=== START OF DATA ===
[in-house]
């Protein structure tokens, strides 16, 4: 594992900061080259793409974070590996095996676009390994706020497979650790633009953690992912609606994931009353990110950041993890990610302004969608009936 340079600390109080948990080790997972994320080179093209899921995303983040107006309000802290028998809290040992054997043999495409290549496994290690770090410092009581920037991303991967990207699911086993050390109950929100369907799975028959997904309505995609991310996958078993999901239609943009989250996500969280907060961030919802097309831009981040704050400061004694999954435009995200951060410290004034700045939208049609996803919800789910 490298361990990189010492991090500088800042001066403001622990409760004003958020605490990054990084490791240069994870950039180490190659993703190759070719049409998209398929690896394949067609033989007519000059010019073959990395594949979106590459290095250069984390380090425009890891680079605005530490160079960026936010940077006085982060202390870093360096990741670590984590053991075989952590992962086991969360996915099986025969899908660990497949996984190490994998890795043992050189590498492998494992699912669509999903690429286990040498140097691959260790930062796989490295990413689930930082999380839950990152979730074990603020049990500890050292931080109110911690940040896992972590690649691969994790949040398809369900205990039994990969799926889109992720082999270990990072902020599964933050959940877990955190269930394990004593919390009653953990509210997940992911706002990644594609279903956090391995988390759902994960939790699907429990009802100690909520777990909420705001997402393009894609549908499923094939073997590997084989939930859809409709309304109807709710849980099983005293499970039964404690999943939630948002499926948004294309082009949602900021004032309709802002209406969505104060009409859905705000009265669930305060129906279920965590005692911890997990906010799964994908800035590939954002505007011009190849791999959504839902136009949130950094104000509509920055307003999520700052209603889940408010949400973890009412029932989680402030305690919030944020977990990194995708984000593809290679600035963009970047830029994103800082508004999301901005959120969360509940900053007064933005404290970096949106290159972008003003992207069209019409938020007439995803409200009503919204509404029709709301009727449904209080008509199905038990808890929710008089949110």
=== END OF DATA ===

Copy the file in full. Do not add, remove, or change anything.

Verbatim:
[in-house]
């Protein structure tokens, strides 16, 4: 594992900061080259793409974070590996095996676009390994706020497979650790633009953690992912609606994931009353990110950041993890990610302004969608009936 340079600390109080948990080790997972994320080179093209899921995303983040107006309000802290028998809290040992054997043999495409290549496994290690770090410092009581920037991303991967990207699911086993050390109950929100369907799975028959997904309505995609991310996958078993999901239609943009989250996500969280907060961030919802097309831009981040704050400061004694999954435009995200951060410290004034700045939208049609996803919800789910 490298361990990189010492991090500088800042001066403001622990409760004003958020605490990054990084490791240069994870950039180490190659993703190759070719049409998209398929690896394949067609033989007519000059010019073959990395594949979106590459290095250069984390380090425009890891680079605005530490160079960026936010940077006085982060202390870093360096990741670590984590053991075989952590992962086991969360996915099986025969899908660990497949996984190490994998890795043992050189590498492998494992699912669509999903690429286990040498140097691959260790930062796989490295990413689930930082999380839950990152979730074990603020049990500890050292931080109110911690940040896992972590690649691969994790949040398809369900205990039994990969799926889109992720082999270990990072902020599964933050959940877990955190269930394990004593919390009653953990509210997940992911706002990644594609279903956090391995988390759902994960939790699907429990009802100690909520777990909420705001997402393009894609549908499923094939073997590997084989939930859809409709309304109807709710849980099983005293499970039964404690999943939630948002499926948004294309082009949602900021004032309709802002209406969505104060009409859905705000009265669930305060129906279920965590005692911890997990906010799964994908800035590939954002505007011009190849791999959504839902136009949130950094104000509509920055307003999520700052209603889940408010949400973890009412029932989680402030305690919030944020977990990194995708984000593809290679600035963009970047830029994103800082508004999301901005959120969360509940900053007064933005404290970096949106290159972008003003992207069209019409938020007439995803409200009503919204509404029709709301009727449904209080008509199905038990808890929710008089949110």